This neat little trick of evaluating the order of commands comes in very handy within a commercial kitchen environment. Unfortunately, my staff have never worked in a proper kitchen environment which makes my job a little harder. "Example", I hear you cry. Well, today I asked for my small tub of Risotto from my walk-in fridge and it didn't arrive......instead......I got an egg. So, in retrospect, I should really have asked for an egg! How silly of me.
Joking aside, I have a lot to thank my staff for. They pulled together when my Father was ill and I was called away to Scotland to be at his bedside. They covered me when I had my daughter during the afternoons and they generally put up with everything I throw at them......literally! In fact, they put up with a hell of a lot and work as hard as possible. Each one of them doing the job required to the best of their ability. Which I must admit, is a very high standard. Even my Boss has the odd night working the pass and he is getting quick!
So a great big thank you to all of my Brigade. THANK YOU! I think highly of you all and thanks for putting up with me.
The end is nigh my succulent lemon sorbets and I must bid you Adieu, Auf Wiedersehen and Goodbye once again.
I leave you with the news that restaurants, fish and chip shops and the like will soon be requested to display nutritional value of their dishes on their menus. Its like a runaway train all this healthy eating and watching what we put in our mouths. I'm sure when I joined this Industry it was to cook, not be sat with test tubes and bunsen burners working out nutritional values and fat content. Bloody stupid. Also, McDonalds is set to increase prices on certain items on their menus due to the rise in produce. The 'one price fits all' strategy seems to be costing them a little more than a burger with cheese since their produce costs rose by 5%. What a damn shame. maybe the McDonalds restaurants in the UK should start using local produce as suggested by certain Chefs. Then lets see how easy it is to run a fast food joint.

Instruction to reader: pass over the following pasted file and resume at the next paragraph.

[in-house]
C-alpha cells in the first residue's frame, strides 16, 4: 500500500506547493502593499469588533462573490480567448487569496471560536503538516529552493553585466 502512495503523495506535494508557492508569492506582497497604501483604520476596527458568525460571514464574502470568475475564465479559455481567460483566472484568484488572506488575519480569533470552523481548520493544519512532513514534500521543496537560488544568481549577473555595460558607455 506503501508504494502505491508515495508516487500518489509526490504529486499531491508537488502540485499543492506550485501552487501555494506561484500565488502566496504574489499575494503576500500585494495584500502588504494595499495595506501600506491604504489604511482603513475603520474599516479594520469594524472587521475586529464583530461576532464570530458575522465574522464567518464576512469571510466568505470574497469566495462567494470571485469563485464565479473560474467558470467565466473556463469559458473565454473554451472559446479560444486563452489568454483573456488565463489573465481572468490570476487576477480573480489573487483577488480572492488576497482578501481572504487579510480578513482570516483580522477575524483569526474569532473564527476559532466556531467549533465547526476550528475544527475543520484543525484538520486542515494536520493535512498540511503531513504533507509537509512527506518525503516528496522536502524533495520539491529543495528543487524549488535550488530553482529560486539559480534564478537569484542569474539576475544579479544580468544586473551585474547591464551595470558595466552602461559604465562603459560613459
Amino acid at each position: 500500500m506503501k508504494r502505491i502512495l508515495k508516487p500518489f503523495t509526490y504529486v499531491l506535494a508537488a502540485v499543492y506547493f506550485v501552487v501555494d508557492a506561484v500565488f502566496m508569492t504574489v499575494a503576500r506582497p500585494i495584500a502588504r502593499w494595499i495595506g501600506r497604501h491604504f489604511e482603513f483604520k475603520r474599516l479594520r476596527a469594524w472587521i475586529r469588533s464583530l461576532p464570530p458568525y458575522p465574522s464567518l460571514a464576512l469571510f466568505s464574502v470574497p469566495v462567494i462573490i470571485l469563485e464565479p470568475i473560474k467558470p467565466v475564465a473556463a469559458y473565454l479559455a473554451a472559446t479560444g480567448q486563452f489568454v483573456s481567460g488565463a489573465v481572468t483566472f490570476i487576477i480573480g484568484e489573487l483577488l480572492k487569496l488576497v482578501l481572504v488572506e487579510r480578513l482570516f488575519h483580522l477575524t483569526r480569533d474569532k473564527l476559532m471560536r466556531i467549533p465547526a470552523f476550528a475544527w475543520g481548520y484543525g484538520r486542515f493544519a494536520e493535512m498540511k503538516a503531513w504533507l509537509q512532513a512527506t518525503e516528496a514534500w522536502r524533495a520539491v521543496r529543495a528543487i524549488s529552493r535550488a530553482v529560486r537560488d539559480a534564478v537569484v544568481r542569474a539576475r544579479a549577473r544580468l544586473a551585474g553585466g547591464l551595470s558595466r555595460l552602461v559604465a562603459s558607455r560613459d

On that note......
Le Chef Grincheux